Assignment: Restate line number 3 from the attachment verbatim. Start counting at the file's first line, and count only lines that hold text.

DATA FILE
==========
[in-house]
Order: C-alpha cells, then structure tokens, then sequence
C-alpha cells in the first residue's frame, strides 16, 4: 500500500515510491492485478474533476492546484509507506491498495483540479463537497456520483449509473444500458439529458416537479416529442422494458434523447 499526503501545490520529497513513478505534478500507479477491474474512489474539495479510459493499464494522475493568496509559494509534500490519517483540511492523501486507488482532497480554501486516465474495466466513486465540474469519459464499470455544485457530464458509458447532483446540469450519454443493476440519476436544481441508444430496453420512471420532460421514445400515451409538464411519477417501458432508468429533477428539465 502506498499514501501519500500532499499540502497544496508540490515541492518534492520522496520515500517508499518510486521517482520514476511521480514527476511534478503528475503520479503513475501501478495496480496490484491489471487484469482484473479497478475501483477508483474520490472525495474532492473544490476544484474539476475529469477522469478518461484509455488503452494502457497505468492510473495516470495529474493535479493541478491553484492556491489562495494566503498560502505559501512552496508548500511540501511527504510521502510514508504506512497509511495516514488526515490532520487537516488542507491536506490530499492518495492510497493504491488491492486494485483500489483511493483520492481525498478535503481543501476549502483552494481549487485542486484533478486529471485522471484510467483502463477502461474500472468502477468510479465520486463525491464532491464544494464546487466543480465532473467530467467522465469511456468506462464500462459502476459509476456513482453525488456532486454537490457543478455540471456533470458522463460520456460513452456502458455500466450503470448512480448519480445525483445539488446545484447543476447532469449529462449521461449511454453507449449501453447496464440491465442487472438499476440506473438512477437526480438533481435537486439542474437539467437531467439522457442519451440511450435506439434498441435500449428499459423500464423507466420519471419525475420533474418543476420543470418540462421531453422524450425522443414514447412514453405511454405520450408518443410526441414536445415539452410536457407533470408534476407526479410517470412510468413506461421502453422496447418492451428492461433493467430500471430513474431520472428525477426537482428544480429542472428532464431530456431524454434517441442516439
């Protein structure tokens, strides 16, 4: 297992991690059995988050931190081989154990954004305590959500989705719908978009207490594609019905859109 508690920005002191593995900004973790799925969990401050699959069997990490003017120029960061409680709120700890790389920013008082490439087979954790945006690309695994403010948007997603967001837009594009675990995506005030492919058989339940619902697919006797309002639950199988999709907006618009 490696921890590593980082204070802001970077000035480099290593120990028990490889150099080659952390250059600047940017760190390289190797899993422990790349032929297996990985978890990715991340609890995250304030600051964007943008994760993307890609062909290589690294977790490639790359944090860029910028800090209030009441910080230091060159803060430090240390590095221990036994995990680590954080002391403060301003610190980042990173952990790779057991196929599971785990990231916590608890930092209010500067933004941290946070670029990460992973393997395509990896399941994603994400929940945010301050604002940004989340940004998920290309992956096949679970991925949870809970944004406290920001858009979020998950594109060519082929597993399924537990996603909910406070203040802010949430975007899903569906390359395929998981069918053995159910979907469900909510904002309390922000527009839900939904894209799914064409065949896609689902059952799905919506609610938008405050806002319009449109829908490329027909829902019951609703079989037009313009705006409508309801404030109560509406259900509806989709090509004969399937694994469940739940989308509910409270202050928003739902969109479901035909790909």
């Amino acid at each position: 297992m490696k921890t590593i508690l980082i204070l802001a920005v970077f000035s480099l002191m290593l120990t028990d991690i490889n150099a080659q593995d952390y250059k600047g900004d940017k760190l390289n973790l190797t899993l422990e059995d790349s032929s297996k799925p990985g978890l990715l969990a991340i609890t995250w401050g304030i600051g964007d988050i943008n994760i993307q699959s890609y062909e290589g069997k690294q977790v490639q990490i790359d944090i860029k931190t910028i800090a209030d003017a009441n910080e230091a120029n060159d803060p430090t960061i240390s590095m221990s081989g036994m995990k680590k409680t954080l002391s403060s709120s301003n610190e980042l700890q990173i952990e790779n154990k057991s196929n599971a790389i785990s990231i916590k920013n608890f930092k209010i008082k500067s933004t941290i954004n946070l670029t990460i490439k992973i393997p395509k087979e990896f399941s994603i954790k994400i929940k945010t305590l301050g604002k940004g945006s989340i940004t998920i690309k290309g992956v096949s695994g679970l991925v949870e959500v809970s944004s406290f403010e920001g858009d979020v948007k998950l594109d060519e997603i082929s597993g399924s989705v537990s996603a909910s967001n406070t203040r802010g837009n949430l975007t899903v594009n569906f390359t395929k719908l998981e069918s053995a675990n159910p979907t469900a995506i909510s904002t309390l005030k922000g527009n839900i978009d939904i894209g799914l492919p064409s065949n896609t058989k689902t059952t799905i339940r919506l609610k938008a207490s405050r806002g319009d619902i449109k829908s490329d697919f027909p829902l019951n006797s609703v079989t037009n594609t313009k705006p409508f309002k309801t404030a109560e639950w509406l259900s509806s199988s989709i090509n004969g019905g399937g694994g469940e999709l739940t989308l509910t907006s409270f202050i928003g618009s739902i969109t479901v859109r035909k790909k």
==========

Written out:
C-alpha cells in the first residue's frame, strides 16, 4: 500500500515510491492485478474533476492546484509507506491498495483540479463537497456520483449509473444500458439529458416537479416529442422494458434523447 499526503501545490520529497513513478505534478500507479477491474474512489474539495479510459493499464494522475493568496509559494509534500490519517483540511492523501486507488482532497480554501486516465474495466466513486465540474469519459464499470455544485457530464458509458447532483446540469450519454443493476440519476436544481441508444430496453420512471420532460421514445400515451409538464411519477417501458432508468429533477428539465 502506498499514501501519500500532499499540502497544496508540490515541492518534492520522496520515500517508499518510486521517482520514476511521480514527476511534478503528475503520479503513475501501478495496480496490484491489471487484469482484473479497478475501483477508483474520490472525495474532492473544490476544484474539476475529469477522469478518461484509455488503452494502457497505468492510473495516470495529474493535479493541478491553484492556491489562495494566503498560502505559501512552496508548500511540501511527504510521502510514508504506512497509511495516514488526515490532520487537516488542507491536506490530499492518495492510497493504491488491492486494485483500489483511493483520492481525498478535503481543501476549502483552494481549487485542486484533478486529471485522471484510467483502463477502461474500472468502477468510479465520486463525491464532491464544494464546487466543480465532473467530467467522465469511456468506462464500462459502476459509476456513482453525488456532486454537490457543478455540471456533470458522463460520456460513452456502458455500466450503470448512480448519480445525483445539488446545484447543476447532469449529462449521461449511454453507449449501453447496464440491465442487472438499476440506473438512477437526480438533481435537486439542474437539467437531467439522457442519451440511450435506439434498441435500449428499459423500464423507466420519471419525475420533474418543476420543470418540462421531453422524450425522443414514447412514453405511454405520450408518443410526441414536445415539452410536457407533470408534476407526479410517470412510468413506461421502453422496447418492451428492461433493467430500471430513474431520472428525477426537482428544480429542472428532464431530456431524454434517441442516439